Also CNN has found that rus­si­ans are bra­cing for a dra­ma­tic shift in their stan­dard of living, because:

On Tues­day, Apple said it had stop­ped sel­ling all of its pro­ducts in Rus­sia, fol­lowing simi­lar moves by car and truck makers inclu­ding Ford, Gene­ral Motors, Vol­vo, Renault and Jagu­ar. Wes­tern oil giants Shell and BP ended joint ven­tures with Rus­si­an coun­ter­parts ear­lier this week. Dis­ney, along with War­ner­Me­dia, CNN’s parent com­pa­ny, are pausing the release of films in Russia.

Com­po­un­ding the eco­no­mic pain, two of the world’s big­gest con­tai­ner ship­ping com­pa­nies, Maer­sk and MSC, said they are hal­ting car­go boo­kings to and from Rus­sia, with the excep­ti­on of food, medi­ci­ne and huma­ni­ta­ri­an supplies.

Tho­se depar­tures, com­bi­ned with the plun­ging value of the ruble, threa­ten to cho­ke Russia’s eco­no­my and depri­ve Rus­si­ans of cru­cial for­eign goods such as cars, cell­p­ho­nes, clot­hing and food. Alt­hough Russia’s eco­no­my is pri­ma­ri­ly dri­ven by exports of oil and natu­ral gas, it reli­es hea­vi­ly on imports of finis­hed con­su­mer products.
Russia’s cur­ren­cy plun­ged by about 25% Monday[…]

src: click

25% is also about the exchan­ge rate drop to USD in the last mon­th (over­all), Chi­na just swit­ched from refu­sing to call the inva­si­on an inva­si­on to the fol­lowing stance:

[For­eign Minis­ter] Wang said the world’s second lar­gest eco­no­my also “deplo­res the out­break of con­flict bet­ween Ukrai­ne and Rus­sia,” accord­ing to a state­ment pos­ted on the Minis­try of For­eign Affairs web­site. The remarks were publis­hed after a call bet­ween Wang and Ukrai­ni­an For­eign Minis­ter Dmy­t­ro Kule­ba, the most seni­or exchan­ge sin­ce Russia’s Vla­di­mir Putin laun­ched the inva­si­on Thursday.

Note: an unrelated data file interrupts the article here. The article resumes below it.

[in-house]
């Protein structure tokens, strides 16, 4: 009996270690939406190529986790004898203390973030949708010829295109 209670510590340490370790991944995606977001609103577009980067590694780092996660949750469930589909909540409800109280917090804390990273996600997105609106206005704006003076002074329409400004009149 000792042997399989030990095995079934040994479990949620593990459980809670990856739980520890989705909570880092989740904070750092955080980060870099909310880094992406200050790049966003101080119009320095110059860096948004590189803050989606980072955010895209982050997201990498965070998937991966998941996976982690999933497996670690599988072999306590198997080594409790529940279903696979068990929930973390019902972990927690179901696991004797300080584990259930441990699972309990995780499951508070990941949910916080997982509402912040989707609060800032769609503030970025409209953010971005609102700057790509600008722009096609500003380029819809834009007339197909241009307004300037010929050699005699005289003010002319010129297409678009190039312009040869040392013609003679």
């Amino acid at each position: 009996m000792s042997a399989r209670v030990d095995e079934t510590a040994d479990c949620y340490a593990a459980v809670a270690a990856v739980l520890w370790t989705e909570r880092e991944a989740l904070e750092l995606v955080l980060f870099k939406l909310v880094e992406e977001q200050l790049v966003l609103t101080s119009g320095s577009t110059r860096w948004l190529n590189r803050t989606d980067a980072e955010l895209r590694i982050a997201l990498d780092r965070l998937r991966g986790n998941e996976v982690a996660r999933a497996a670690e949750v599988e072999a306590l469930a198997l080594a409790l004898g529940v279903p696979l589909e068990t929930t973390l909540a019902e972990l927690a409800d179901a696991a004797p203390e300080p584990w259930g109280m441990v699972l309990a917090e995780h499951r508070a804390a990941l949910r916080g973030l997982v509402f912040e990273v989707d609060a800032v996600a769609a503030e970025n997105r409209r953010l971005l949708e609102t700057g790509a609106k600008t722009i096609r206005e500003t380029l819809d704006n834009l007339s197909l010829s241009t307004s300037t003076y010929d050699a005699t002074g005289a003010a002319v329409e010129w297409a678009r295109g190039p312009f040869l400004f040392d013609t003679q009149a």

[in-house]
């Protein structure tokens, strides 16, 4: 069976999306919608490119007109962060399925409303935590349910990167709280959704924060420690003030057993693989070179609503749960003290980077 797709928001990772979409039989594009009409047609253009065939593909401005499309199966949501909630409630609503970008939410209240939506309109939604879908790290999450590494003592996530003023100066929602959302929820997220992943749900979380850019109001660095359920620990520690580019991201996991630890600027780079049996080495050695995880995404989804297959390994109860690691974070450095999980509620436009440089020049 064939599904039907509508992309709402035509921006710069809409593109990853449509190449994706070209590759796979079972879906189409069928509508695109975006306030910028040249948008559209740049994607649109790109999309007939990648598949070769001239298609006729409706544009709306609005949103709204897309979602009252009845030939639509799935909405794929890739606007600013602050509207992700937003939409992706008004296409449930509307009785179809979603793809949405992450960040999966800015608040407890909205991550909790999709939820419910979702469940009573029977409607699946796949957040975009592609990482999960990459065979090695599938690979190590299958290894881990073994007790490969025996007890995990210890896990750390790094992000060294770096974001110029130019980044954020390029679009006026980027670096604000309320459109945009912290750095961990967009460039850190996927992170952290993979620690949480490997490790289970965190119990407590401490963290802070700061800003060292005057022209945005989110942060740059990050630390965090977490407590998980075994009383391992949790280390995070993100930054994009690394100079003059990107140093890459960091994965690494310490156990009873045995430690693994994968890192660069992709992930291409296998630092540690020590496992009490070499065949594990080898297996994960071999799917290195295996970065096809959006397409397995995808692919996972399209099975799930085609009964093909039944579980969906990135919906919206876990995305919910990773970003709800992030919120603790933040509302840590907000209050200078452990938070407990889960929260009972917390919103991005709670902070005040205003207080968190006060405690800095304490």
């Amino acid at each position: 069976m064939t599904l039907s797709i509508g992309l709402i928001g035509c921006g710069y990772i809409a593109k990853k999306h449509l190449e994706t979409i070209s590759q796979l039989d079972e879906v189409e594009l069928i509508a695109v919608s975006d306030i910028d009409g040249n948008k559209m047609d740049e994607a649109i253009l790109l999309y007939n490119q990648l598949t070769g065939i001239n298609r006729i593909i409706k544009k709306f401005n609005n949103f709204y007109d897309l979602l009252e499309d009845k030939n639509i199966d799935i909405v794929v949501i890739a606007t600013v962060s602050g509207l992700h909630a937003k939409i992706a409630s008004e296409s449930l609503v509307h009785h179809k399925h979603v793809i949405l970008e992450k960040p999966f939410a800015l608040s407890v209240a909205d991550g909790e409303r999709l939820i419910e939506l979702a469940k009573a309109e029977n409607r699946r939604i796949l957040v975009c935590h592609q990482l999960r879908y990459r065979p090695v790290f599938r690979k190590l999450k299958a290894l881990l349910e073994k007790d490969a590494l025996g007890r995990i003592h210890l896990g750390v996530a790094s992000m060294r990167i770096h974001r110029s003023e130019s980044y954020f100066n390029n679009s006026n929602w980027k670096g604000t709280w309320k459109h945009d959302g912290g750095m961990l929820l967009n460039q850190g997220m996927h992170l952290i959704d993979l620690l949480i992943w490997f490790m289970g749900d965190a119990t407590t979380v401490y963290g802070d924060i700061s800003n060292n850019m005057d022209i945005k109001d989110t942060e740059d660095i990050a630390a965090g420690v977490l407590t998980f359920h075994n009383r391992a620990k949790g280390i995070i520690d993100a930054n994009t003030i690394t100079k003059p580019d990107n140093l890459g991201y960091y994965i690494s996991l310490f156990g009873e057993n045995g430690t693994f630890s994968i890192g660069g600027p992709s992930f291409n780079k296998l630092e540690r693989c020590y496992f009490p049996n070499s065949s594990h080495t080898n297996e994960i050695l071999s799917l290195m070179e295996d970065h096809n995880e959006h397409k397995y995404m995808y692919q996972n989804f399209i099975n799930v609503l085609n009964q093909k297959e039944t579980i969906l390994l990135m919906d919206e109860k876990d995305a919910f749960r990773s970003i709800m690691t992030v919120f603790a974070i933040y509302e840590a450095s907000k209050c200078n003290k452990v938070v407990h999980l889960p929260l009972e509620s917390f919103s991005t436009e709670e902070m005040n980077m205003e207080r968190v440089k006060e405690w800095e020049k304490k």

Wang also ack­now­led­ged the con­flict was a “war,” rather than a “spe­cial mili­ta­ry ope­ra­ti­on” as descri­bed by Rus­sia. [Seen as poten­ti­al signa­ling, that chi­na could be inte­res­ted in assuming the role of a peacemaker.]

src: click

and Rus­si­as Food import depen­den­ci­es as of 2015 (accord­ing to the world­bank), loo­ked like this (- but then Rus­sia is also still deli­vering fos­si­le fuels to some of tho­se coun­tries, the amount of which will con­tract over the fol­lowing ten years):
Russian Food Imports 2015
src: click In addi­ti­on rus­sia is also a lar­ge food exporter. see: click

edit: After the block of car­go ship­ments from and to rus­sia by MSC and Maerks, a chief exe­cu­ti­ve of a danish tra­ding com­pa­ny went on record with the fol­lowing statement:

Mean­while, Lars Jen­sen, chief exe­cu­ti­ve and part­ner of Ves­puc­ci Mari­tim, told that the latest sus­pen­si­ons are not surprising.

It is a mat­ter of risk manage­ment. Whilst it is still per­fect­ly pos­si­ble to ship car­go to Rus­sia, the­re is signi­fi­cant uncer­tain­ty as to the deve­lo­p­ment of fur­ther sanc­tions. If sanc­tions sud­den­ly pre­vent ope­ra­ti­ons into Rus­sia this means that thousands of con­tai­ners in the sup­ply chain to Rus­sia will get stuck in key ports in Euro­pe and that will worsen con­ges­ti­on problems.

src: click

Hinterlasse eine Antwort